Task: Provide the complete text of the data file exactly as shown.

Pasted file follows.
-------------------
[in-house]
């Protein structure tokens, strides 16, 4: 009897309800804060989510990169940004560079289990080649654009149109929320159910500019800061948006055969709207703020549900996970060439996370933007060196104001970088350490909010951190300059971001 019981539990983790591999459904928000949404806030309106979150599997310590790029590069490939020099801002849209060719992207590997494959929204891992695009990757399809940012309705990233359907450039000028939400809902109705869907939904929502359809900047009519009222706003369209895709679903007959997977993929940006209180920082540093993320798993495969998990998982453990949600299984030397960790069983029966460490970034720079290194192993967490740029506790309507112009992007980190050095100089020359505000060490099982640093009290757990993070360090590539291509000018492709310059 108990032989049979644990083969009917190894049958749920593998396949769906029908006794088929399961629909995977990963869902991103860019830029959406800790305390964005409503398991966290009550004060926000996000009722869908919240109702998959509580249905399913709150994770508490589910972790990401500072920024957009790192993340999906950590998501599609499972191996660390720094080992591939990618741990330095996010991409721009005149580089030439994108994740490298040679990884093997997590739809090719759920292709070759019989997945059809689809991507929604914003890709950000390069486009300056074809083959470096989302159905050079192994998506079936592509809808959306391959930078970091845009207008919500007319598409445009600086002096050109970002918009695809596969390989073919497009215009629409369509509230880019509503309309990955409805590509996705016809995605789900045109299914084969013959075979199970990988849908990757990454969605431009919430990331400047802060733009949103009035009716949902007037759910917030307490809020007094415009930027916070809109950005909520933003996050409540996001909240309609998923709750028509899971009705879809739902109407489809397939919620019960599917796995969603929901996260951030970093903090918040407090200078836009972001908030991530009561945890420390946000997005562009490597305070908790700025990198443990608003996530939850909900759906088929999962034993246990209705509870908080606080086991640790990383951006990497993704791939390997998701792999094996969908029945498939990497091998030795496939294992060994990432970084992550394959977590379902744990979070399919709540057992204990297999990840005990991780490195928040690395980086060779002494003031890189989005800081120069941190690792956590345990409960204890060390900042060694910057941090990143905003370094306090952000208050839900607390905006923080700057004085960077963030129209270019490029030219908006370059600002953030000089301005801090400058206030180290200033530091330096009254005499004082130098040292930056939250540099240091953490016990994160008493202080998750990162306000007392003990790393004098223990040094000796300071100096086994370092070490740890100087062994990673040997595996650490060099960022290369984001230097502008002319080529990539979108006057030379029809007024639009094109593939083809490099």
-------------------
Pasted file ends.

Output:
[in-house]
């Protein structure tokens, strides 16, 4: 009897309800804060989510990169940004560079289990080649654009149109929320159910500019800061948006055969709207703020549900996970060439996370933007060196104001970088350490909010951190300059971001 019981539990983790591999459904928000949404806030309106979150599997310590790029590069490939020099801002849209060719992207590997494959929204891992695009990757399809940012309705990233359907450039000028939400809902109705869907939904929502359809900047009519009222706003369209895709679903007959997977993929940006209180920082540093993320798993495969998990998982453990949600299984030397960790069983029966460490970034720079290194192993967490740029506790309507112009992007980190050095100089020359505000060490099982640093009290757990993070360090590539291509000018492709310059 108990032989049979644990083969009917190894049958749920593998396949769906029908006794088929399961629909995977990963869902991103860019830029959406800790305390964005409503398991966290009550004060926000996000009722869908919240109702998959509580249905399913709150994770508490589910972790990401500072920024957009790192993340999906950590998501599609499972191996660390720094080992591939990618741990330095996010991409721009005149580089030439994108994740490298040679990884093997997590739809090719759920292709070759019989997945059809689809991507929604914003890709950000390069486009300056074809083959470096989302159905050079192994998506079936592509809808959306391959930078970091845009207008919500007319598409445009600086002096050109970002918009695809596969390989073919497009215009629409369509509230880019509503309309990955409805590509996705016809995605789900045109299914084969013959075979199970990988849908990757990454969605431009919430990331400047802060733009949103009035009716949902007037759910917030307490809020007094415009930027916070809109950005909520933003996050409540996001909240309609998923709750028509899971009705879809739902109407489809397939919620019960599917796995969603929901996260951030970093903090918040407090200078836009972001908030991530009561945890420390946000997005562009490597305070908790700025990198443990608003996530939850909900759906088929999962034993246990209705509870908080606080086991640790990383951006990497993704791939390997998701792999094996969908029945498939990497091998030795496939294992060994990432970084992550394959977590379902744990979070399919709540057992204990297999990840005990991780490195928040690395980086060779002494003031890189989005800081120069941190690792956590345990409960204890060390900042060694910057941090990143905003370094306090952000208050839900607390905006923080700057004085960077963030129209270019490029030219908006370059600002953030000089301005801090400058206030180290200033530091330096009254005499004082130098040292930056939250540099240091953490016990994160008493202080998750990162306000007392003990790393004098223990040094000796300071100096086994370092070490740890100087062994990673040997595996650490060099960022290369984001230097502008002319080529990539979108006057030379029809007024639009094109593939083809490099």